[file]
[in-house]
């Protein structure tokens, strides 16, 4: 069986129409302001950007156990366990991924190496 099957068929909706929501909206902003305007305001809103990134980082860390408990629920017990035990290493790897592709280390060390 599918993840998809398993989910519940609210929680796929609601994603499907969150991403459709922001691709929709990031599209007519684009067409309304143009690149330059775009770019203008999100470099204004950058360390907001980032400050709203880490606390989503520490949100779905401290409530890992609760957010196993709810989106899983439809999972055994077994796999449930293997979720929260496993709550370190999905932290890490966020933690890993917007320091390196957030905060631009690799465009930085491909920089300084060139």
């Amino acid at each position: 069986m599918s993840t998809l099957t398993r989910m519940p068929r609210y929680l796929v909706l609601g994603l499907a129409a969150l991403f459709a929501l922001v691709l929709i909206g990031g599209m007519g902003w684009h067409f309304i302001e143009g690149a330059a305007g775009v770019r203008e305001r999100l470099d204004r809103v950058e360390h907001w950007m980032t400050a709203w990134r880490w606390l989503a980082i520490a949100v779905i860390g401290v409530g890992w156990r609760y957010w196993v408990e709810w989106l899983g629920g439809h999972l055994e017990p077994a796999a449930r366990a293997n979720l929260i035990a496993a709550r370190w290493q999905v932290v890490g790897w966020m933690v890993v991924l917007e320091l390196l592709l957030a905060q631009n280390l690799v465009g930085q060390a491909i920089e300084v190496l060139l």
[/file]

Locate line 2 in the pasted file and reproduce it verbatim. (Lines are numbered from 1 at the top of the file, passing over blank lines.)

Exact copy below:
């Protein structure tokens, strides 16, 4: 069986129409302001950007156990366990991924190496 099957068929909706929501909206902003305007305001809103990134980082860390408990629920017990035990290493790897592709280390060390 599918993840998809398993989910519940609210929680796929609601994603499907969150991403459709922001691709929709990031599209007519684009067409309304143009690149330059775009770019203008999100470099204004950058360390907001980032400050709203880490606390989503520490949100779905401290409530890992609760957010196993709810989106899983439809999972055994077994796999449930293997979720929260496993709550370190999905932290890490966020933690890993917007320091390196957030905060631009690799465009930085491909920089300084060139």